World’s first petroleum well
Bobrka near Krosno has an unusual Museum of Oil and Gas Industry on the site of still operative wells built in mid-19th century.
The beginnings of the world’s petroleum industry are associated with the figure of Ignacy Łukasiewicz from Poland. In1853, Łukasiewicz, an employee of the Pod Złotą Gwiazdą (Gold Star) chemist’s, while distilling petroleum with his associate Jan Zeh obtained a new substance, unknown till that time—paraffin oil. Searching for its practical uses, he devised a prototype oil lamp. On 31 July 1853, acting on Łukasiewicz’s persuasion, surgeons from Lychakiv Hospital in Liviv (then Lemberg) performed the first night time operation illuminated by oil light. One year later, the inventor opened the world’s first oil well in Bobrka near Krosno, south-eastern Poland.
Today’s Bobrka still has the oil well facilities established by Łukasiewicz, and a historic administration building, from which he managed the extraction of the precious fuel. It now houses the Museum of Oil and Gas Industry.
“We’re unique on a European scale, since we combine a modern museum and the still operational oil wells, which is a huge visitor attraction,” Barbara Olejarz, director of the Museum of Oil and Gas Industry in Bobrka, tells Polska.pl. “New technologies which enhance the exhibition don’t get in the way of the atmospheric 19th century buildings; on the contrary, they help tangibly feel this place’s feel and history.”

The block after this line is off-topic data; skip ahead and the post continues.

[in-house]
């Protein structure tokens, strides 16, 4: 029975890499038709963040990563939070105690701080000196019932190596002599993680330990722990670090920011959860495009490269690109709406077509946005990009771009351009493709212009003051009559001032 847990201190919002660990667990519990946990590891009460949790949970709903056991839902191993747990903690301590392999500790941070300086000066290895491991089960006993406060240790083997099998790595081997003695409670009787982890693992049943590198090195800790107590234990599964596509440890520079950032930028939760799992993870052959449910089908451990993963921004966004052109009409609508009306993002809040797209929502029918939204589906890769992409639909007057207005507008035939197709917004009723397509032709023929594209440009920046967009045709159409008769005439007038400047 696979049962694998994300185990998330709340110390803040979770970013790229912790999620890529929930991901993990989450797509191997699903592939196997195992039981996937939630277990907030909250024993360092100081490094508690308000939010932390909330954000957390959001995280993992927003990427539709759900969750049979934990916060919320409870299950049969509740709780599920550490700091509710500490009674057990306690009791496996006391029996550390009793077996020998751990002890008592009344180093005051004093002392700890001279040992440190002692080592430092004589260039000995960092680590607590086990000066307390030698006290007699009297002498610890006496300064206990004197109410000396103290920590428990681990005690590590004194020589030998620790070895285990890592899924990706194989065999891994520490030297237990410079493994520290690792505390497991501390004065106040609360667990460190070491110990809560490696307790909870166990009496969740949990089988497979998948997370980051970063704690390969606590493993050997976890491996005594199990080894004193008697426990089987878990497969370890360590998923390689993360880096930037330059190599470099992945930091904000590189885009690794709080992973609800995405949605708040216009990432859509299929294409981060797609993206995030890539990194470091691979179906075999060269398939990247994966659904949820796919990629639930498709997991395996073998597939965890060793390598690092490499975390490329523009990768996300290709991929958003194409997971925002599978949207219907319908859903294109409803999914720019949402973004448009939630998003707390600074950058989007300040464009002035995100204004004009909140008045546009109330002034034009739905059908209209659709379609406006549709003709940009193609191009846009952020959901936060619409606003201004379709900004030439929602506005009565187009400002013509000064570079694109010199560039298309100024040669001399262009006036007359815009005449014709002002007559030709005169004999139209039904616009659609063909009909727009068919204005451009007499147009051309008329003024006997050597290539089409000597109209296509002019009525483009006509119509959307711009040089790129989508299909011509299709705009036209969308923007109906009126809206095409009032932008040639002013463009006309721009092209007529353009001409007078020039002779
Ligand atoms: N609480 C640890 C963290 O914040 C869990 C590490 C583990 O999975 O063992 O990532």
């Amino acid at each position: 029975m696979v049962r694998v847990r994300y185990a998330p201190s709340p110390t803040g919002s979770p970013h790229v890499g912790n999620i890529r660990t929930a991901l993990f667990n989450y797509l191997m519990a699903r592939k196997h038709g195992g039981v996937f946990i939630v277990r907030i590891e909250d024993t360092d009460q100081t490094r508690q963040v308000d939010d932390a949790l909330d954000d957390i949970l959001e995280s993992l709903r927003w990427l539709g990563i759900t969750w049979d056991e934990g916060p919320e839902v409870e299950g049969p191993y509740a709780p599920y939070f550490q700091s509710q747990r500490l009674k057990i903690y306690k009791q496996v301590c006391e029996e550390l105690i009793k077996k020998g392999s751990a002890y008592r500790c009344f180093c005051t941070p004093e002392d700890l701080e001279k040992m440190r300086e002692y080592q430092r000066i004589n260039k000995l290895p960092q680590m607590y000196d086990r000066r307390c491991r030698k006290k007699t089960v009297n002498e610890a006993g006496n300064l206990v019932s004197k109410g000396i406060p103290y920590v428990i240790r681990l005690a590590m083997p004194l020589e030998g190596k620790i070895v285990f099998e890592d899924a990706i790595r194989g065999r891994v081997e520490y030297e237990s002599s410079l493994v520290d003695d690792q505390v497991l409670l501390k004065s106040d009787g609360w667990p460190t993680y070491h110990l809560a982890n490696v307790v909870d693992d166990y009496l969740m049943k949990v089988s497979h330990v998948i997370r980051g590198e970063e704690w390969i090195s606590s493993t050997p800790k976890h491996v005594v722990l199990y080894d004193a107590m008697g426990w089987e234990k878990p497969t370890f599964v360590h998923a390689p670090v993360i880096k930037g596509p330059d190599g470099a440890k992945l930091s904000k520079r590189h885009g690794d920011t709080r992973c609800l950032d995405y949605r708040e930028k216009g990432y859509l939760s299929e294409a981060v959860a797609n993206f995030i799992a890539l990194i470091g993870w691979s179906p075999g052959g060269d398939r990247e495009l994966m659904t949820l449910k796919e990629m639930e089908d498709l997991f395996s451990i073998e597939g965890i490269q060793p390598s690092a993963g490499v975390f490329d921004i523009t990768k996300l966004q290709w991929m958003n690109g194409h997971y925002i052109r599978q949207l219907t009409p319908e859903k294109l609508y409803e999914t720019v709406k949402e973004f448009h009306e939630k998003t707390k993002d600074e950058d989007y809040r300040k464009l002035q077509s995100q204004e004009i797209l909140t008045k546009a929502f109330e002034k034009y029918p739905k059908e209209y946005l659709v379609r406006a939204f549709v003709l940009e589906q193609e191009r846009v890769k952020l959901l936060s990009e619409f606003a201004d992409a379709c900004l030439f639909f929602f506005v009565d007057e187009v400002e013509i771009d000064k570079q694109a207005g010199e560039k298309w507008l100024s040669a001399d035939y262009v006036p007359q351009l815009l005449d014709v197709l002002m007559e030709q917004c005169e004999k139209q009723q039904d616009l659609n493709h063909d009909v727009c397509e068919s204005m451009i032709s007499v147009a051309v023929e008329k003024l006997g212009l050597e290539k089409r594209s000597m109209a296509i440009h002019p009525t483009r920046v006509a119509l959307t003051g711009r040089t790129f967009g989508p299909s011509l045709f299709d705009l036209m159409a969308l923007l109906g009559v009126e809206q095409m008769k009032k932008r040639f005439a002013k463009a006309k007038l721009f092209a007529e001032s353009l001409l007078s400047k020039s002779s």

In the so-called Łukasiewicz House, which doubles as the museum building, two chambers were arranged for display: a chemist’s shop and an adjacent laboratory, where the Polish inventor had conducted his petroleum distillation experiments. Visitors find themselves in the middle of a dramatized scene. Sitting in his lab, Ignacy Łukasiewicz is talking to a chemist’s assistant who is serving customers. The latter’s figure is projected on a holographic film, which produces a real-life effect of his presence. The inventor’s figure has a “live” face, which is an image projected on screen. The whole scene is set in authentic period furniture.
“Visitors are watching a time-travelling play. It’s accompanied by smells typical of a 19th century chemist’s shop, and even by a spectacular explosion which puts an end to one of Łukasiewicz’s experiments,” says Ms Olejarz. “The play is based on historical facts, and the multisensory character makes it more memorable,” she adds.
On leaving the building you can take a stroll around the still functioning petroleum mine and see what this raw material looks like fresh from well. There are more than 60 hand-sunk oil wells dating back to the 19th century in Bobrka, which were drilled by hand between 1854 and 1880. Two wells built in 1860, named Franek and Janina, are available to visitors. The deeper Janina stretches 132 metres into the earth. They form a part of an ethnographical museum, also composed of an 1864 machine shop and an 1856 on-site wooden blacksmith’s shop.